If the goal is where you want to get, the plan is how you’re intending to get there.  This includes all the things that planning texts cover: the order of events, how long each thing takes, what resources you need, what capabilities you need to have built or bought by when, who has responsibility for what, what is and is not on the critical path, check point goals to make sure you’re on track, etc, etc.  You know all these things already, but you may not do them.
Let me describe what a plan isn’t; and this isn’t in all the planning texts.  It isn’t a detailed, linear path from where we are now to where we want to arrive, with no allowance for change or deviation.  The plan is only as detailed as it needs to be to get us to the first check point, and no more detailed.  We replan or review the goal after hitting or missing each check point.  And if there’s any material uncertainty, as there is for most things, the plan needs to include what academics call an “if-then.”  This last point deserves an article in itself, which I’ll write in due course.
Planning Helps Complex Activities
You might think the benefits of planning in complex environments, with multiple people, are painfully obvious.  You wouldn’t make a ten man trek to the South Pole without a plan.  But people in complex environments, treading less well-charted territory, like small business owners, resist it like a ball and chain, preferring trial and error and their mystical instincts.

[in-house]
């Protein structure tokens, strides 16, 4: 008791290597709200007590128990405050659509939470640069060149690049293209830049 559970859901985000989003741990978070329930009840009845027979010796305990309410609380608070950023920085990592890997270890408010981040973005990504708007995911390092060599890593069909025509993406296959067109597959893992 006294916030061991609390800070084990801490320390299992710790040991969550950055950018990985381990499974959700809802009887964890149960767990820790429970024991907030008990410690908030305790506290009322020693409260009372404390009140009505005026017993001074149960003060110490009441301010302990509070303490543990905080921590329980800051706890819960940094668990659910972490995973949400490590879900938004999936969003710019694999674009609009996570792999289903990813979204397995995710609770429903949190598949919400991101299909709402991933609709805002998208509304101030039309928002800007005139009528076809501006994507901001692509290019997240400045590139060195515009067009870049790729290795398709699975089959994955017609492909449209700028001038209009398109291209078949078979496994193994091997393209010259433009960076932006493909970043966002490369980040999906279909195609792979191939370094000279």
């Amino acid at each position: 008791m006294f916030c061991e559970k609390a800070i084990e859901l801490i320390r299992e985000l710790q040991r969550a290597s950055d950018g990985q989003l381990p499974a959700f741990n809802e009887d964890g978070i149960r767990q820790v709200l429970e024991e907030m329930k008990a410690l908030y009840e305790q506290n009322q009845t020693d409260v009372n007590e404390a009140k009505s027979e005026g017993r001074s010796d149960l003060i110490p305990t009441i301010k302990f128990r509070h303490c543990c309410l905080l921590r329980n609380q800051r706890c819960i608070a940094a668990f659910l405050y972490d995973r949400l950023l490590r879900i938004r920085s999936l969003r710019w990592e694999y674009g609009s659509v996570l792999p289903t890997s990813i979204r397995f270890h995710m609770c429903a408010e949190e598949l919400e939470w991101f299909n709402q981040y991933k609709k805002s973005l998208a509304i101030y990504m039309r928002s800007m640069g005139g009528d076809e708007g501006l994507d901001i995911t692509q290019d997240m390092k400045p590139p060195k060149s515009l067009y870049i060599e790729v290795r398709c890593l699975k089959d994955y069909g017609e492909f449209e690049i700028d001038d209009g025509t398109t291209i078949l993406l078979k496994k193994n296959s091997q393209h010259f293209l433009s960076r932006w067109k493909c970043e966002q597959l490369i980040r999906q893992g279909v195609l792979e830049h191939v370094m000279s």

The top small business researchers, Delmar & Shane, tested how planing helped or hindered entrepreneurs.  They studied 223 start ups for 5 years to see if planning was a good idea.  In their results, the firms using planning developed new products more quickly, developed their operations more completely, and had less chance of failure than those that didn’t.  In fact, planning was the single biggest factor the authors could identify, in the business’s control, that determined whether the business succeeded or failed.  They gave three reasons for this.  First, planning speeds up decisions, because it allows people to anticipate potential problems and identify missing information more quickly than trial and error: drawing blueprints for a house before starting to build it, versus just starting then realising you need to pull the floor up to put the gas pipes in.  Second, planning helps people to schedule resources, communicate this, and work out where the bottlenecks are, with the added bonus it makes them better at estimating how long things will take; so there is much less wasted time and fewer delays.  Third, planning enables people to develop specific steps to achieve their goals, which deters distractions and gets people to their goals more quickly.  More on this last point later.